Anthropology, The University of Texas at San Antonio
Friday All day, Plaza Level
Traditionally gibbons (family Hylobatidae) have been classified as living in monogamous social groups with limited variation. This view has eroded as observations of multi-male and multi-female groups have accumulated. Concomitantly, some researchers now describe gibbon social organization as remarkably flexible, a characteristic that more closely allies them with the great apes. To provide context for this assertion we conducted a literature review to determine mean group size and range in gibbons relative to other primates that have been reported to live predominantly in two-adult groups. We predict that if gibbons in fact display greater social flexibility, group size in gibbons will be larger than in other putatively monogamous primates.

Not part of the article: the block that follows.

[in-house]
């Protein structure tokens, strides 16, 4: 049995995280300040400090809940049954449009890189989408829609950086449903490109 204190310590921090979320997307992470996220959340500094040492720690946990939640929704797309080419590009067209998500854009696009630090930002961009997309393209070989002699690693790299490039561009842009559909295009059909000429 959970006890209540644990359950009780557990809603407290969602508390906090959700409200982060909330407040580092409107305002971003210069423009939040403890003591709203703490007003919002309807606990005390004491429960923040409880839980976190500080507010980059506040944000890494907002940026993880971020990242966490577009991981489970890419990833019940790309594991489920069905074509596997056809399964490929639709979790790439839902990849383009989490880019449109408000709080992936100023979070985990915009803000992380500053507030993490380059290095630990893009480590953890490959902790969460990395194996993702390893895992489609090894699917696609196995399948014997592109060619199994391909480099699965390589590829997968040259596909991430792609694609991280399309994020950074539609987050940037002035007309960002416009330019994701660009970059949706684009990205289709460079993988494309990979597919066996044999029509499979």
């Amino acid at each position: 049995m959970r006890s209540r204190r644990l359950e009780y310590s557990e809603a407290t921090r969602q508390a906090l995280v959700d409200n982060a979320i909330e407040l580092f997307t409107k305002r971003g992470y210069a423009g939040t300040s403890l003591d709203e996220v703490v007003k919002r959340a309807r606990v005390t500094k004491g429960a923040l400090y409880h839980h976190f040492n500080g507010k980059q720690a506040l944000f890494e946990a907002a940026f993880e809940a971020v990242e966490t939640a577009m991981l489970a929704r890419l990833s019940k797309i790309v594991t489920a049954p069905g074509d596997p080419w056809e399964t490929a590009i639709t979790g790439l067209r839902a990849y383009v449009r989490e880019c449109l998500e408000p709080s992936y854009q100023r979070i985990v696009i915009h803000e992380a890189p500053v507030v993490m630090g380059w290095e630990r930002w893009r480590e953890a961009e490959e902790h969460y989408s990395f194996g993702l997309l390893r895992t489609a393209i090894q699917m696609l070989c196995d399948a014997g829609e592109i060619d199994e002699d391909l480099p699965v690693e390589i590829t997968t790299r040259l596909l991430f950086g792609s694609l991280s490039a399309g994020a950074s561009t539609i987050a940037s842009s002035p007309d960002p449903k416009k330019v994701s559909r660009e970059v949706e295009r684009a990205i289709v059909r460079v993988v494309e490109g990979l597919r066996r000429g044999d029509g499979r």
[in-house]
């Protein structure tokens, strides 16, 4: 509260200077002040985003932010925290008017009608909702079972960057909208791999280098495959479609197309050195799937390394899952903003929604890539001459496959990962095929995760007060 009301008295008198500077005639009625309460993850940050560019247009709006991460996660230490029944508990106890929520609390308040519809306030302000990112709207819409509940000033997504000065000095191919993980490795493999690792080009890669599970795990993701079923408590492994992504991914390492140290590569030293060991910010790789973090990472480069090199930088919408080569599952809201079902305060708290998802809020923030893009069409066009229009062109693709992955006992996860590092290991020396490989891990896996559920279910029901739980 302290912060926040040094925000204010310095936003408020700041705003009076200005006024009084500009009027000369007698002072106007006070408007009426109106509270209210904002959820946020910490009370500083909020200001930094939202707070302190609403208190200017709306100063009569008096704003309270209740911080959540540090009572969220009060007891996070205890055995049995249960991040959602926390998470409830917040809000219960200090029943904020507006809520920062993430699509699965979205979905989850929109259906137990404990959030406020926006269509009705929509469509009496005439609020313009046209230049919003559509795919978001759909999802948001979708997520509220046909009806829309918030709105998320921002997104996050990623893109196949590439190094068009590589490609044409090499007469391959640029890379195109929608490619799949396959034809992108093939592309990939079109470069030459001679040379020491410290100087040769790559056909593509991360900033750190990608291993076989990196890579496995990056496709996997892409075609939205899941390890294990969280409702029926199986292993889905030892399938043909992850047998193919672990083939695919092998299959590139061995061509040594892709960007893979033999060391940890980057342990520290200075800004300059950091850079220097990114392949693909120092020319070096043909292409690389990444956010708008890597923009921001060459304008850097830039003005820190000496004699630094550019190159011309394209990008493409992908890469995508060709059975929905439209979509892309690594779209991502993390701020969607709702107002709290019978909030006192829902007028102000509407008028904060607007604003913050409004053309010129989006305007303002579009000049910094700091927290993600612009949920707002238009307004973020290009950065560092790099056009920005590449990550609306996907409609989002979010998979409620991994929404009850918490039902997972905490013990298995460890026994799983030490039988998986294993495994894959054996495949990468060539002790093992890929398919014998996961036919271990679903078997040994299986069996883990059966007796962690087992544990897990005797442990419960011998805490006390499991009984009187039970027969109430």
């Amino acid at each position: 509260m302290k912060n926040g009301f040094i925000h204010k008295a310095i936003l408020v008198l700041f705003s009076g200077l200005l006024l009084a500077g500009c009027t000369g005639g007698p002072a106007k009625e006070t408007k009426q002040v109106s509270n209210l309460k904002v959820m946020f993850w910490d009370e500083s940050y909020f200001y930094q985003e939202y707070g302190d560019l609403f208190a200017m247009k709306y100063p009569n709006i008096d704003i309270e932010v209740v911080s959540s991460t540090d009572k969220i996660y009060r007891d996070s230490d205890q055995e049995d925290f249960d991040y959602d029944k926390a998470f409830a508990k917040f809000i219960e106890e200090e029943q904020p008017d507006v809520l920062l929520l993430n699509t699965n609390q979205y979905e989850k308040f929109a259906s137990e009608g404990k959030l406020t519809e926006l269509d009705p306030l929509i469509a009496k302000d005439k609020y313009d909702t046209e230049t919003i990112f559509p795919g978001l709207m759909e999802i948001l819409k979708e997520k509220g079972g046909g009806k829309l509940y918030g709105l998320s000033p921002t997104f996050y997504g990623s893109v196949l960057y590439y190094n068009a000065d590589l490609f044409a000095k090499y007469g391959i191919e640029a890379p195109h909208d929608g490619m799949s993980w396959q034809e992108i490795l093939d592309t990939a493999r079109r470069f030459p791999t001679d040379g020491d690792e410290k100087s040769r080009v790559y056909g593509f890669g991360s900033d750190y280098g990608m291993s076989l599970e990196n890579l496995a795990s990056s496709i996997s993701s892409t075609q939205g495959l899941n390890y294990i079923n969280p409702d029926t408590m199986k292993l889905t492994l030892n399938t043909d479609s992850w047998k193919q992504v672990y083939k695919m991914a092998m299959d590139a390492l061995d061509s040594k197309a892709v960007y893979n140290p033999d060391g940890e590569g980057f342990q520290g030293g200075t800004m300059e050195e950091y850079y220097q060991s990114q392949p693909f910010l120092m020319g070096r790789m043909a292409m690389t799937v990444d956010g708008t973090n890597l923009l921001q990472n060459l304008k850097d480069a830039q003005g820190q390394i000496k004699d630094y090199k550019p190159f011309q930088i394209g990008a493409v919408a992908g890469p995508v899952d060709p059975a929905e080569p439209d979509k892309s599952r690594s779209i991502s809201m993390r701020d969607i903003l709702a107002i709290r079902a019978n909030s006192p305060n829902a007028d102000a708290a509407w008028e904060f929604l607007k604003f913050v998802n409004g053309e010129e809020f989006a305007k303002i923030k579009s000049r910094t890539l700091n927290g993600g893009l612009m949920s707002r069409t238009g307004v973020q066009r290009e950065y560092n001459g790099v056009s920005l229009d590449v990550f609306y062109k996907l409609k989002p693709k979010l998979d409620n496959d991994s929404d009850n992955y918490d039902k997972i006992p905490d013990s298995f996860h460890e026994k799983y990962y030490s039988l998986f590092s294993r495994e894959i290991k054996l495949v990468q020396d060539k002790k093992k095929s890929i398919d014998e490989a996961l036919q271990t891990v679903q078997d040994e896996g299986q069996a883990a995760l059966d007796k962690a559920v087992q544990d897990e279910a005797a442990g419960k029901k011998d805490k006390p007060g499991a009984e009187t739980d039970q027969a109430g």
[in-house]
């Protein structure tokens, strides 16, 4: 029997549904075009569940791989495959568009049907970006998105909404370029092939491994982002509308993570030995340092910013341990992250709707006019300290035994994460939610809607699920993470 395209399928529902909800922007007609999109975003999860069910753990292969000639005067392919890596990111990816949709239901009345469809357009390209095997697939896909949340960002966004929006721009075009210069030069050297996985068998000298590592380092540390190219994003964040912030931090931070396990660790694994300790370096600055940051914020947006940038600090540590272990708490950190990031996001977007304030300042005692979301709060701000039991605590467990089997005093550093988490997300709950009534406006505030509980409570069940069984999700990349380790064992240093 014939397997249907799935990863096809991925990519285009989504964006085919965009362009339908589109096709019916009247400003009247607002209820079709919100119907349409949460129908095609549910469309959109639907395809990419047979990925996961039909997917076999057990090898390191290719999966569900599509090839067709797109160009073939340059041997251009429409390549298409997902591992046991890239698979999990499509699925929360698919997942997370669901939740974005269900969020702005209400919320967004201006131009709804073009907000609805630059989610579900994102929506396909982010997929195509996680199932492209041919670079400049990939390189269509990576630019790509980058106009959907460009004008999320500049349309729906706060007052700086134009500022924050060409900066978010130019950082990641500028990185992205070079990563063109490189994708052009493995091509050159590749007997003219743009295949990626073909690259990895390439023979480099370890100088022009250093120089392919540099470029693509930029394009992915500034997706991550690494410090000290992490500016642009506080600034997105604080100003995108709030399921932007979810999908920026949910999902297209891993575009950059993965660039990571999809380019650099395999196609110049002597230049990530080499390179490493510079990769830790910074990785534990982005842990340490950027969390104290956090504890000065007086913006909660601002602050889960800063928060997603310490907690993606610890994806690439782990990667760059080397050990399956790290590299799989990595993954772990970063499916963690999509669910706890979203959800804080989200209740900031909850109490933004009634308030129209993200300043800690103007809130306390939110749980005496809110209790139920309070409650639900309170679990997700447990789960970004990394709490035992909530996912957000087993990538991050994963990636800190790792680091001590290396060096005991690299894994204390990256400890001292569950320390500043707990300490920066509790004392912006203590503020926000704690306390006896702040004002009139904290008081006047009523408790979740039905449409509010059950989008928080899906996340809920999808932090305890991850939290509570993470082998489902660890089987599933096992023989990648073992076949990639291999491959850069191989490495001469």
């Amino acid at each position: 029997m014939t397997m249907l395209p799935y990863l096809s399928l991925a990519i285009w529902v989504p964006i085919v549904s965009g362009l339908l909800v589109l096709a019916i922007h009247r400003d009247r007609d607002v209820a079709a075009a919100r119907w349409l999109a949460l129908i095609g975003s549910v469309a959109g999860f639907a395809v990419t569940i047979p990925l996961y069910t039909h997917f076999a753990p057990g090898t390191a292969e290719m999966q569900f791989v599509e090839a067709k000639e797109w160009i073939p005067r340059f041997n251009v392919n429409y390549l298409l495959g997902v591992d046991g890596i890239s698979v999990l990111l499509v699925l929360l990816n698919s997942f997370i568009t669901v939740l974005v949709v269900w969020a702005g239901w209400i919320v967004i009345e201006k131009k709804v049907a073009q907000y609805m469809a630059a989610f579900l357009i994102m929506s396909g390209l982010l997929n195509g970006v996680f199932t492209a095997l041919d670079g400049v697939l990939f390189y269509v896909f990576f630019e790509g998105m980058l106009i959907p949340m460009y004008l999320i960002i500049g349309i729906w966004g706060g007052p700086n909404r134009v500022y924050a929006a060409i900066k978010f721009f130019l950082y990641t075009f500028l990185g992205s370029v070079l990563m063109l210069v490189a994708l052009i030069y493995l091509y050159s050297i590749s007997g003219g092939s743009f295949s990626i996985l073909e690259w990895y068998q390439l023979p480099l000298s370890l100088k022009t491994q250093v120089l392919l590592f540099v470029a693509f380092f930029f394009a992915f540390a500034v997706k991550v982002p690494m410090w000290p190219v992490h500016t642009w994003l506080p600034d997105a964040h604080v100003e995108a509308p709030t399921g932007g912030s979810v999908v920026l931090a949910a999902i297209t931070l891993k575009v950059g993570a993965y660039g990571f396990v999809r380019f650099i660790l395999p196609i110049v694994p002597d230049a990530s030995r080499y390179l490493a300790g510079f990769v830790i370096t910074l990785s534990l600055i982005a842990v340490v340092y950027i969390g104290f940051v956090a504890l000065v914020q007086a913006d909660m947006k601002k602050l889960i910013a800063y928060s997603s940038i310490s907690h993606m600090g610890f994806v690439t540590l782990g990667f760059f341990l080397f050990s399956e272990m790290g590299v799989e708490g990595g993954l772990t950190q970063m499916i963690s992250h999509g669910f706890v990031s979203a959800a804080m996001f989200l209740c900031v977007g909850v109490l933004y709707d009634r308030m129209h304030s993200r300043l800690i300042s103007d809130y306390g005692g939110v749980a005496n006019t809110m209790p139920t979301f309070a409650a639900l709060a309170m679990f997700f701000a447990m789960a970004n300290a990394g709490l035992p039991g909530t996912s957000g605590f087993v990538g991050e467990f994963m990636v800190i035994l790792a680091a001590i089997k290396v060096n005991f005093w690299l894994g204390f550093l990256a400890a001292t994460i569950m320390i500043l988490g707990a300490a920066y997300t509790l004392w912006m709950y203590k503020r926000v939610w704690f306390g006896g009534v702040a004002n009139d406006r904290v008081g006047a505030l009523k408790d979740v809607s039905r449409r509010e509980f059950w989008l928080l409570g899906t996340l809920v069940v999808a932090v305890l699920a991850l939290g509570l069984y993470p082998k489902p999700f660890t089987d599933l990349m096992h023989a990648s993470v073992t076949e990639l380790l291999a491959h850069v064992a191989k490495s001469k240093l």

Mean groups size in all genera considered was below 5: Callicebus [3.2 ± 0.49; (1.7-4.8], Pithecia [4.3 ± 0.99; (2.3-9.0)], Aotus [3.3 ± 0.24; (2.3-4.1)], Hoolock [3.0 ± 0.20; (2.9-3.2)], Hylobates [3.8 ± 0.26; (2.6-5.0)], Nomascus [4.3 ± 1.19; (2.0-6.3)], and Symphalangus [3.9 ± 0.11; (3.8-4.0)]. Data for a number of other species (e.g., Presbytis potenziani) was too limited to allow statistical comparison. Group size among gibbon genera did not differ, but as predicted, group size in hylobatids was significantly larger than in Callicebus [t(28.41)=2.75, p=0.011] and Aotus [t(57.18)=3.4, p=0.001], though not in Pithecia [t(17.8)=-0.76, p=0.480]. Significantly, Pithecia is frequently identified as diverging from a strict one-male/one-female social organization. Our results provide broad support for the view that gibbons are more socially flexible than other monogamous primates. Future analysis will examine group composition and adult sex ratios.